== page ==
Salmonella Outbreak Linked to Dried Coconut Infects Individuals In 8 States
The CDC has announced that they are investigating yet another multistate outbreak of Salmonella, this time, linked to dried coconut product.
Soon after the Centers for Disease Control and Prevention (CDC) issued a final update for a recent multistate Salmonella outbreak linked to frozen shredded coconut, they announced yet another investigation into a new multistate Salmonella outbreak which has been linked with dried coconut.
The CDC reports that a total of 13 individuals have already fallen ill across 8 different states; 3 of the individuals have required hospitalization.
On March 16, 2018, International Harvest, Inc. of Mount Vernon, New York, announced a recall of over 14,000 pounds of bulk and more than 24,000 bags of Organic Go Smile! Raw Coconut product, due to its potential to be contaminated with Salmonella, a bacteria that is estimated to cause upwards of 1.2 million illnesses, 23,000 hospitalizations, and 450 deaths on an annual basis in the United States alone.
Subsequently, on March 19, 2018, Vitamin Cottage Natural Food Markets, Inc., a natural grocery chain located in Lakewood, Colorado, also issued a recall of Natural Grocers brand 10-ounce Coconut Smiles Organic product.
Illnesses started as far back as September 22, 2017 and have run through February 26, 2018, with those who have fallen ill ranging in age from 1 to 73 years; the majority, or 67%, of infected individuals are female. Whole genome sequencing of bacteria isolated from infected individuals found that the isolates were closely related genetically, which suggests a higher likelihood that the infected individuals share a common source, according to the CDC.
In an effort to identify the source of the outbreak, health officials interviewed 8 of the individuals who fell ill. Seven out of the 8 reported having eaten dried coconut that they purchased at grocery stores. In fact, 4 of the 7 individuals reported purchasing the coconut products at different Natural Grocers store locations.
The investigators collected samples of coconut product from the homes of those who fell ill, Natural Grocers store locations where the individuals purchased their products, as well as the Natural Grocers’ Distribution Center. Testing conducted by the US Food and Drug Administration found the outbreak strain in an unopened sample collected from Natural Grocers as well as the samples collected from the individuals’ homes. They also collected samples from International Harvest, Inc., and the outbreak strain, Salmonella Typhimurium, was identified in those samples as well.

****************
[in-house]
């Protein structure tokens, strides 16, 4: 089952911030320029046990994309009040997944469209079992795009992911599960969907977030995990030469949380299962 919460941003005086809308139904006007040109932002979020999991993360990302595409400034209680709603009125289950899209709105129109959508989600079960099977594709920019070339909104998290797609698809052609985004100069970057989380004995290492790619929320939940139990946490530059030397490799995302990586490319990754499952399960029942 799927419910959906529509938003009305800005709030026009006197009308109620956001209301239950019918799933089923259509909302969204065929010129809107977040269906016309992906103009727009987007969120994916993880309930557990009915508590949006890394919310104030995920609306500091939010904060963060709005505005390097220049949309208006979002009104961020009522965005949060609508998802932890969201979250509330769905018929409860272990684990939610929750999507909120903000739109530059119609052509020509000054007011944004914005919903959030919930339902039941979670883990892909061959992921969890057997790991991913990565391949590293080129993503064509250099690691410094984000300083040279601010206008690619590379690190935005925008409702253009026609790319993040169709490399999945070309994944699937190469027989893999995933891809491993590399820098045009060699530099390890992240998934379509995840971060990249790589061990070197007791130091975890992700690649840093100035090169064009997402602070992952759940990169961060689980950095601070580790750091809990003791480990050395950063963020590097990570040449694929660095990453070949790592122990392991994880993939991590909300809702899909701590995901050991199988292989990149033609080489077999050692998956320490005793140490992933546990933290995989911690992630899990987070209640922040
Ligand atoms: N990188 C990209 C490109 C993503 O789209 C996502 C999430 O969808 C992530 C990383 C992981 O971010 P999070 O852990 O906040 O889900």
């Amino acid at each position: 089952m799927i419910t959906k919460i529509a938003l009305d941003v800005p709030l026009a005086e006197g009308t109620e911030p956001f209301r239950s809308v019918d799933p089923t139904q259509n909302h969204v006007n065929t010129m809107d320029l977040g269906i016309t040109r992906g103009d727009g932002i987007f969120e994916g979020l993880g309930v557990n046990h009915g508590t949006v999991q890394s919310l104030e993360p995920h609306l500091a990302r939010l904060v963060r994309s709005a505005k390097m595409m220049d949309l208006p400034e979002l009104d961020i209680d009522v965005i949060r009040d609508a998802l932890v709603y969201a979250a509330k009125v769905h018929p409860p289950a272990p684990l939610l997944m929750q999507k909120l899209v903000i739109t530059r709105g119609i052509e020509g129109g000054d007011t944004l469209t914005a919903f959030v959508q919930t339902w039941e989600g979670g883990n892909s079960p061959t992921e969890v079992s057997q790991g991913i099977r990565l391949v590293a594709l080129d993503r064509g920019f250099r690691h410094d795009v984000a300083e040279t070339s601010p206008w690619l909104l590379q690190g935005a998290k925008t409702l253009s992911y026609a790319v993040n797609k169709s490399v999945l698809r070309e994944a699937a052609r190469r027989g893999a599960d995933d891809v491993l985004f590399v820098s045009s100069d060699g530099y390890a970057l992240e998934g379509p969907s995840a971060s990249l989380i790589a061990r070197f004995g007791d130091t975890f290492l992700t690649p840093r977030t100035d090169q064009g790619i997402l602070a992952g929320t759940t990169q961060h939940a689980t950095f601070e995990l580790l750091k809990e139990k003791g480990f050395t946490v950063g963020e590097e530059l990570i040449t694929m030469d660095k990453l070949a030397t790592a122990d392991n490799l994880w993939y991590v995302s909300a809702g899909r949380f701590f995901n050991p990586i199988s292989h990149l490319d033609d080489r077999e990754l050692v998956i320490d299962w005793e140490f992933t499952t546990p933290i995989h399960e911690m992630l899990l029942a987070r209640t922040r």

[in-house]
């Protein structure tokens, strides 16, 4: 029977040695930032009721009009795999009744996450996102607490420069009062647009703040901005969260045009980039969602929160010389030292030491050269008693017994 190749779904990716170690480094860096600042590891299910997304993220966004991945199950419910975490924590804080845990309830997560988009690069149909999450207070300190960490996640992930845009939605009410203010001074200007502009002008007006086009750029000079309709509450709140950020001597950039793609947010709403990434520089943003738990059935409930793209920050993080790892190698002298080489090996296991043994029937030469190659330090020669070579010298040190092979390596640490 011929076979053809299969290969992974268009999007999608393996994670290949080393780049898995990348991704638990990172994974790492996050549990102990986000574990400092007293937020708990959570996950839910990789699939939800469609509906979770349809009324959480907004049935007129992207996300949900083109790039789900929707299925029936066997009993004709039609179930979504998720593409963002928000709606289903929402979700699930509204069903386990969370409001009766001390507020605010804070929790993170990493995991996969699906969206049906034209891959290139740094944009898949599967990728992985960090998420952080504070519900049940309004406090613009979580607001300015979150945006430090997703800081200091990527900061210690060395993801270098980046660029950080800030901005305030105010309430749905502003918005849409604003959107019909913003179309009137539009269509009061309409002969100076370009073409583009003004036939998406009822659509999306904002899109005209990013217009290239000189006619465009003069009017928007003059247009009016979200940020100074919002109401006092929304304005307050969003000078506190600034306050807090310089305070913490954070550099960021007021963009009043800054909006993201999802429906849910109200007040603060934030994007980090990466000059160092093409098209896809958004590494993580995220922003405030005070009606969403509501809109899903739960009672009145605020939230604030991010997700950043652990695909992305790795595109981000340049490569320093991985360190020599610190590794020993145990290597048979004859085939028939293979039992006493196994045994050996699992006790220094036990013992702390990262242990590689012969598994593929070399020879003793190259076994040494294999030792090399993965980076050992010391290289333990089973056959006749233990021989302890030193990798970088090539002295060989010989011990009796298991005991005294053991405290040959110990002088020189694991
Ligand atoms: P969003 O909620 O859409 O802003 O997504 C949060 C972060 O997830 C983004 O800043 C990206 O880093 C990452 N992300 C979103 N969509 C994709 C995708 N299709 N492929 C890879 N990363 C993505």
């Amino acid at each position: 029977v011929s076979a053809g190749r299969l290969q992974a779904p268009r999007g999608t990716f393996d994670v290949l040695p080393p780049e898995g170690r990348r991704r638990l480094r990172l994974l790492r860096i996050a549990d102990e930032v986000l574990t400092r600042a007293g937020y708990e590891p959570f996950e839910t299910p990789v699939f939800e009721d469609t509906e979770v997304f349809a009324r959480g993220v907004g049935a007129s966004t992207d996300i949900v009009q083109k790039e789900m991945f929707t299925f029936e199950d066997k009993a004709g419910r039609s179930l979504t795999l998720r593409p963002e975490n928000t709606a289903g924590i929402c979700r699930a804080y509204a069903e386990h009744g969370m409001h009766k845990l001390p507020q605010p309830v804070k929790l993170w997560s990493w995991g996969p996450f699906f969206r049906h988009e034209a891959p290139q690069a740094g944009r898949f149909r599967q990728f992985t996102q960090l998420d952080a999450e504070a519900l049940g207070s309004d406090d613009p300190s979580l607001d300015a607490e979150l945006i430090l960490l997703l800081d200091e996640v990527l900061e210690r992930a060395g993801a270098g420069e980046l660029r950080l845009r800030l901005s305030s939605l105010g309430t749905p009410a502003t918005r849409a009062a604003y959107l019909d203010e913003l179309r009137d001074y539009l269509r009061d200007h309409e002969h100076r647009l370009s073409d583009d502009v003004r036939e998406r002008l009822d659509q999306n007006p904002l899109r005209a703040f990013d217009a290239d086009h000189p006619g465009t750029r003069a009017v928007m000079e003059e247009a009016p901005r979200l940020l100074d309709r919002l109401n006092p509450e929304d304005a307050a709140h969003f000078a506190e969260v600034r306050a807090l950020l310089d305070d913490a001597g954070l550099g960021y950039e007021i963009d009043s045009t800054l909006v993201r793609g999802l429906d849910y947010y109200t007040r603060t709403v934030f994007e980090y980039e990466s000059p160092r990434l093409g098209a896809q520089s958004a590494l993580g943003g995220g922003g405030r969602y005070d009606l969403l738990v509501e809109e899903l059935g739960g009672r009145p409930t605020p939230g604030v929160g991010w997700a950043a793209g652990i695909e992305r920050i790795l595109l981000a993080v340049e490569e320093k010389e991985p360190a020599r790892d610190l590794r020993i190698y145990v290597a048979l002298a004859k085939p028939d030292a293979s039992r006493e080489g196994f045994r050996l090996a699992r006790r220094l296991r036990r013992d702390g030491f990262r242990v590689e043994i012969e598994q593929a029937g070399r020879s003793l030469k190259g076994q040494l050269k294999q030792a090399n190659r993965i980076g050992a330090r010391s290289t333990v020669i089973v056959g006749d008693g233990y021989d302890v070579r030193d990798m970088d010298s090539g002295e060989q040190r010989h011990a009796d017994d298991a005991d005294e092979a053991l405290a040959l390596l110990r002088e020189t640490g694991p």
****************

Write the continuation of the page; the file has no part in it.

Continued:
Whole genome sequencing analysis suggested that 10 of the 11 isolates collected from the individuals did not predict resistance to available medications; however, 1 did show resistance genes for ampicillin and azithromycin. Standard antibiotic susceptibility testing analysis found 1 isolate with resistance to streptomycin.
“This resistance is unlikely to affect the choice of antibiotic used to treat most people, but some infections may be difficult to treat with antibiotics usually prescribed and may require a different antibiotic,” according to the report.
This is not the only Salmonella outbreak that has sprung up in the United States recently—a multistate outbreak linked to kratom, an opioid substitute, has caused 87 illnesses throughout 35 states, and another multistate outbreak linked to chicken salad has caused 170 illnesses throughout 7 states.
To stay up-to-date on the most recent case counts associated with the multistate Salmonella outbreak linked to dried coconut, be sure to check out our Outbreak Monitor.